The Future of Netflix

When everyone’s a streamer, nobody is.

Today’s post is a collaboration between Every and The Diff.

Where Netflix Is

The Netflix Model Today 

There is perhaps no more colossal waste of human potential than Netflix. An algorithmic content feeding tube, designed by Silicon Valley engineers to deposit dopamine into our lizard brains at the exact point that we would churn, Netflix’s final form will be a pair of wires shoved directly into our eyeballs giving us personally crafted reality television. I love it. Its service is paid for by over 222M viewers (with millions more gleefully pirating the content like they are Limewire in 2005). The stock price has been one of the highest performing of the last 20 years. It has single-handedly sparked a television and film creative renaissance. 

Whenever a new technology enables a fresh media paradigm, companies initially compete on an axis of distribution. The first televisions were distributed to American consumers with few channels. Media companies produced relatively bland and benign materials. News programs largely consisted of someone reading the headlines while smoking a cigarette. Howdy Doody held dominance in American children's consciousness for over 10 years just by being in color. Over time, as companies grow more comfortable with a new technology/medium, the bar for content quality is raised. Competition shifts from being able to use a technology to being able to use it effectively. Howdy Doody, despite being the first program to embrace color TV, was slayed by The Mickey Mouse Club.

Whether you view Netflix as a humanities catastrophe or entertainment’s pinnacle, there is no denying that it is an incredibly impressive business. By making streaming the dominant form of premium video consumption, Netflix embraced a new technology that catapulted them to the top of the world. Now the axis of competition has shifted to the second phase. Numerous companies have (mostly) figured out how to stream successfully. Their competitors are 10 times their size, have hundreds of billions of dry powder ready to deploy, and are willing to pay to win. This question is especially potent now—Netflix has missed on forecasted subscriber growth and has seen its stock price drop by 40%+ since November. Meanwhile, their rodentesque competitor Disney+ added 12M subscribers just last quarter. Whether Netflix is the winner of the future or is killed by Disney just as Howdy Doody was, is the subject of this essay.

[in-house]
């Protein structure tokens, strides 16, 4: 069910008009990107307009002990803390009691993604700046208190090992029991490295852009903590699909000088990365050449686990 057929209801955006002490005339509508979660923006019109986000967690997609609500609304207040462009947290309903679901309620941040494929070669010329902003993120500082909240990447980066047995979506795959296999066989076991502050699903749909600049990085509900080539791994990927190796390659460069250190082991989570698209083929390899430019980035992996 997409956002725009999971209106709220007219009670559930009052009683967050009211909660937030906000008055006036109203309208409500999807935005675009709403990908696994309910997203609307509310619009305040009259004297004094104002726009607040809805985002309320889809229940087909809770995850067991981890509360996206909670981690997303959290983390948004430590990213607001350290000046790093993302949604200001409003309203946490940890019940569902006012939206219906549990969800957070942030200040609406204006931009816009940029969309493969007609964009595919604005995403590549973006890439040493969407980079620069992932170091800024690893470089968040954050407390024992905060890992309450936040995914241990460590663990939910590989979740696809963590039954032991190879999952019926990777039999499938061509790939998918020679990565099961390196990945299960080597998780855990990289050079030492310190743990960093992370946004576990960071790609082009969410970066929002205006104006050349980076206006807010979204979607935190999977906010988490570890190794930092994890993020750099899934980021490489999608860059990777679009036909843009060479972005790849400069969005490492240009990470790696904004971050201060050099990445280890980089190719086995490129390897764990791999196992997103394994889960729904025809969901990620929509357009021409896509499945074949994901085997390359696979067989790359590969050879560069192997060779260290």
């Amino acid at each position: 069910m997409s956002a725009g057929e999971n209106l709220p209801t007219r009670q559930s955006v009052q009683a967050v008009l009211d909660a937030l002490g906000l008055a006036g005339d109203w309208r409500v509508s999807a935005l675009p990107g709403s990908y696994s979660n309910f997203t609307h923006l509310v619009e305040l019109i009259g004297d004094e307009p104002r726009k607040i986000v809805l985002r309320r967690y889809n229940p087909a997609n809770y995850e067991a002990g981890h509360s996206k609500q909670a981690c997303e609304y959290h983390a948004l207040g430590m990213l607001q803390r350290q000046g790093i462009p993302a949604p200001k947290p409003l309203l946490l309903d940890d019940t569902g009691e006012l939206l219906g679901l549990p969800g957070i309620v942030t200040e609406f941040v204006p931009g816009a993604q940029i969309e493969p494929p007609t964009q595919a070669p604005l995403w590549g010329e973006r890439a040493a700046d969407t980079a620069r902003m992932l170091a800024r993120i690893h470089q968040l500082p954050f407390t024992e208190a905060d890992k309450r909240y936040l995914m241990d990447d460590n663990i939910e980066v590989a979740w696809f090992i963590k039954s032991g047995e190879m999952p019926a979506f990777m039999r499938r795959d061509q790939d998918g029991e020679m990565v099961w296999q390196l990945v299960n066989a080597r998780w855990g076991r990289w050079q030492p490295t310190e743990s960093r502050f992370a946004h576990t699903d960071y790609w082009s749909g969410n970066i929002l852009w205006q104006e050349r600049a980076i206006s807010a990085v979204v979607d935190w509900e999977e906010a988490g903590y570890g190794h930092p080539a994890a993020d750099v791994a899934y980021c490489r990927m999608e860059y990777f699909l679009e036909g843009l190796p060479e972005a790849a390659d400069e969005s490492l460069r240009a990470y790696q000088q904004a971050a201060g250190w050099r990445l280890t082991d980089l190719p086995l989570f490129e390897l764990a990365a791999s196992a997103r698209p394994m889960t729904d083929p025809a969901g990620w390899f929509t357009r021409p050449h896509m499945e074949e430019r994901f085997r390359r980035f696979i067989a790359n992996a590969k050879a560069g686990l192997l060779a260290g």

CAC and LTV: How Auteurs Collaborate With Quants

Like any subscription company, Netflix lives and dies by one core calculation: the cost of customer acquisition relative to the lifetime value of a customer. Unfortunately for analysts, this number is incredibly hard to calculate even internally—and Netflix doesn’t release some of the data you’d want in order to measure it, even at a high level. 

A shorthand approach to the LTV/CAC equation is to treat a company’s product and overhead costs as fairly fixed, and to look at the marketing costs to acquire an incremental customer, and then calculate a) the annual gross profit from that customer, and b) how likely the customer is to quit the service.

That’s always a fuzzy approach, because the cost of product development isn’t constant; companies do get operating leverage, but tend to increase their R&D expenses right along with sales. (In fact, for other subscription-based companies like Salesforce and Spotify, annual growth in R&D spending is higher than revenue growth; as the product matures, it takes more and more effort to build new features that will capture incremental customers.)

For Netflix, this equation is particularly complicated because their biggest cost, acquiring content, is also the lever that moves both user acquisition and retention. The company has had counterintuitive user acquisition and retention drivers for a long, long time; this dynamic actually predates their streaming business.

Back in 1999, when Netflix was still a DVD-by-mail company, one of their theories was that faster delivery would pay off because it would improve customer retention. When they started, customers in San Jose got their DVDs right away, while customers in, say, Florida had a longer wait. So the company did an experiment, and started dropping off DVDs at the Sacramento post office, too, to see if that would increase retention.

It didn’t. 

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